This post was originally published on Stanford Legal Design Lab's A Better Legal Internet.
In the past decade, an average of around twelve million civil cases per year were filed in state courts in the United States. Many of the individuals involved in civil cases, such as eviction proceedings, do not regularly interact with the justice system and are unaware of the resources available to them. Parties responding to a matter also may not know the location of courts in which they have business or rules that may restrict their ability to attend legal proceedings in person.
As a result, there is a real need for tools and resources to provide accurate and easy to access court information to the public litigants. Roughly 60% of all web traffic originated from a search results page in 2019, suggesting that "search" is a place to meet individuals looking for information about courts where they already are. Search engine providers like Google already have tools, guidelines, and standards to make information more easily surfaced in results pages. In these ways, search engine providers present a valuable opportunity to leverage the existing data infrastructure to make court information easier for the public to find.
The Turnout partnered with court administrators, technologists, and organizations working to expand the public's access to legal aid and the courts, including the Stanford Legal Design Lab and the National Center for State Courts, to develop a data standard that will make court information easier to find on the internet. Inspired by the Stanford Legal Design Lab's efforts to create a standard taxonomy for legal terms on the web and built on Schema.org, the standards proposed by Google, Microsoft, Yandex, and Yahoo to make data on the web more easily readable by their search engines, The Turnout created a new, comprehensive data standard intended to help local courthouses make information more accessible to the public.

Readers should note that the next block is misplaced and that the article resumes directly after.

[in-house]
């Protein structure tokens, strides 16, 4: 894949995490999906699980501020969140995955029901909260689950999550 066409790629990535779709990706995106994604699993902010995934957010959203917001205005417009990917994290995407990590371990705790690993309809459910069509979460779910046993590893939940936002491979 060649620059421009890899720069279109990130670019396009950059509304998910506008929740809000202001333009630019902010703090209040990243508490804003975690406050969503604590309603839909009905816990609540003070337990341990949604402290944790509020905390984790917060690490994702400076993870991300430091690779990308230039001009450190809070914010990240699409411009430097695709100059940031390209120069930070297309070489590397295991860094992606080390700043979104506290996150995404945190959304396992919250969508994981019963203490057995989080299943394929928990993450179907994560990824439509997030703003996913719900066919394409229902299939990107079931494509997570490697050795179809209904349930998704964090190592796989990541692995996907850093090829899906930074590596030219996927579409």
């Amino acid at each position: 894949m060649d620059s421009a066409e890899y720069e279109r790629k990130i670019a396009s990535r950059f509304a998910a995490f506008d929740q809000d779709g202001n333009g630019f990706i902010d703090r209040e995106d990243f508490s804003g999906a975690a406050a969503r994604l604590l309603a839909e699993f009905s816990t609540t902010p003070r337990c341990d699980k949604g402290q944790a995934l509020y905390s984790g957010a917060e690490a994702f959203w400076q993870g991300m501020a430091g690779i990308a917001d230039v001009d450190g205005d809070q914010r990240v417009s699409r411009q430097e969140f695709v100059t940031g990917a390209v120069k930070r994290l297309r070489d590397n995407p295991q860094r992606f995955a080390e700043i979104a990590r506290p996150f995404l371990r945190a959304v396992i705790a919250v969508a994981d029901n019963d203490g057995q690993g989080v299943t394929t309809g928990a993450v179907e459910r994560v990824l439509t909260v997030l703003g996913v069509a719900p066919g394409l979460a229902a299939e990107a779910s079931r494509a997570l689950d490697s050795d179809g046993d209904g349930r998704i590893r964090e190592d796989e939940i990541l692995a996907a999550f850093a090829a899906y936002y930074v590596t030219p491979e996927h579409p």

The Court Data Standard leverages the vocabulary provided by Schema.org and SEO guidelines published by Google to improve the quality of search results. Information provided by courthouse administrators, such as a courthouse's location, is stored in a file and hosted on a court's website. Search engines crawling the web are then able to identify that information and increase its visibility in search results. Using the Court Data Standard requires only that individual courthouses make the information files available on their websites and that state-level officials store them.
States like Illinois and California developed "Find My Court" services that allow the public to locate nearby courthouses and view information about them. To support adoption of the Court Data Standard, The Turnout created tools to assist state-level administrators in collecting and aggregating this data for use in their own public-facing court information tools. As a result of adopting the Court Data Standard tools, more courts can develop better data standards and infrastructure for sharing court information online. The process of identifying, collecting, publishing, and replicating quality information readily available to the public on court websites is ready to be extended to other states.